Google Search has become such an invaluable resource for the human race that over 5.4 billion searches are conducted every single day.
Google itself is sometimes the subject of those searches.
It is such an amazing service, and yet, a lot of people have no clue of how it works.
What is Google Search?
Google Search, which is usually just referred to as Google, is a search engine that uses fully-automated software known as “web crawlers” that explore the world wide web to find websites they can add to their web index.
There have been a multitude of books written about Google, but I’m going to try and shorten that a fair bit so you can at least achieve a better understanding.
For years now, Google has been mapping hundreds of billions of pages of the world wide web and collecting it into an index. Google then takes these billions of pages, and ranks them.
Let’s say you want to design an ebook. You’re trying to create a side hustle for yourself to increase your cash flow.
So you go on Google Search and type in Free Design Ebook.
Now, Free, Design, and Ebook are search terms that show up a lot on the internet. There could be pages about the history of design, and even articles by professors and biologists whose last names happen to be Free. And of course, thousands and thousands of websites sell ebooks.
Randomly clicking through millions of links is extremely time consuming and not to mention near impossible.
This is where having something like Google Search comes in handy.
Google puts their ranking algorithms to work on your search terms.
First, Google’s algorithms try to understand what you’re looking for so they can be extra helpful even if you don’t exactly know what the right words to use are. They even check to see if your spelling is correct.
Google’s algorithms then sort through the millions of potential matches in their index and assemble a page for you.
The most relevant information makes it to the top of that page.
But How Do the Algorithms Decide who Makes it onto the First Page?
So now we have our results from our search for Free Design Ebook.
But how did it get there?
There are hundreds of factors that determine what search results make it to the top. But here are a few that Google has revealed to us:
- Does the page contain the search terms that were searched?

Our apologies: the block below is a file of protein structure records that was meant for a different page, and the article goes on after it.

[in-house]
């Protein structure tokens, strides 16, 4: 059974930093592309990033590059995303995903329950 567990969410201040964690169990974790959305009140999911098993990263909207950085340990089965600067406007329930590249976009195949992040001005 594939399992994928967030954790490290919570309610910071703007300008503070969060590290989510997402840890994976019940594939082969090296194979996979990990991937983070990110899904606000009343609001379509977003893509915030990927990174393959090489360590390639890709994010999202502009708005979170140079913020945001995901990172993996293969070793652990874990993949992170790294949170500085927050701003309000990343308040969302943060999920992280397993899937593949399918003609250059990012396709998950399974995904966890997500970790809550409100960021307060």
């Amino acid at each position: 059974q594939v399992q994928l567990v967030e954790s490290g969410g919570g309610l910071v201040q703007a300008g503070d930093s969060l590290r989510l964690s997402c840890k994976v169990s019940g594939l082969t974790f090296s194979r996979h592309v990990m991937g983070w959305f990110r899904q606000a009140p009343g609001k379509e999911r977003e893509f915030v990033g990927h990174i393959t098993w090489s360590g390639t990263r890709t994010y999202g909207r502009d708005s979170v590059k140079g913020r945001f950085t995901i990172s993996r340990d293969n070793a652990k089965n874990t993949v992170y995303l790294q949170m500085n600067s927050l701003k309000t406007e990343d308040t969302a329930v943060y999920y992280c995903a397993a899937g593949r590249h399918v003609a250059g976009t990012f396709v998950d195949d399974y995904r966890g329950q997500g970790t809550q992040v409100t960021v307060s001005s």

- Are the search terms in the title?
- Are the search terms in the image’s caption or alt tags?
- What is this page about? And how related is the page’s content to the search terms?
- Is this page a trustworthy link?
- Where is the person who searched these terms located?
It is often very important that Google’s algorithms look at the search location. Where exactly a search is occurring from.
For example, if your town has a popular design school, Google may look at your location and think you’re looking for information on a free design class.
Because Google cares so much about giving you accurate information (especially when it comes to search results relating to the news), it is also important to know when a page was uploaded.
Trustworthiness is a huge factor in search.
Not every website is trying to help you out.
The same way we have spam in our emails and random robocalls on our phones, there are a lot of sites out there trying to scam you. It can sometimes get very daunting to know that there are millions of scams and dangerous links designed to trap the unsuspecting web surfer.
It is very possible to encounter a website that has Free Design Ebook listed on it hundreds of times in order to attract you. It’s up to Google’s algorithms to flag that site, and not rank it in the search results.
Google spends a lot of time making sure that their algorithms are going to identify scam sites and flag them so their users have a pleasant and safe search experience.
Changes and Updates
Google went online in 1998. Since then, millions of people have found their search tool helpful.
But of course the internet is always changing and people come to Search for new things. Google claims that 1 in 7 searches are for something that’s never been searched by anyone before.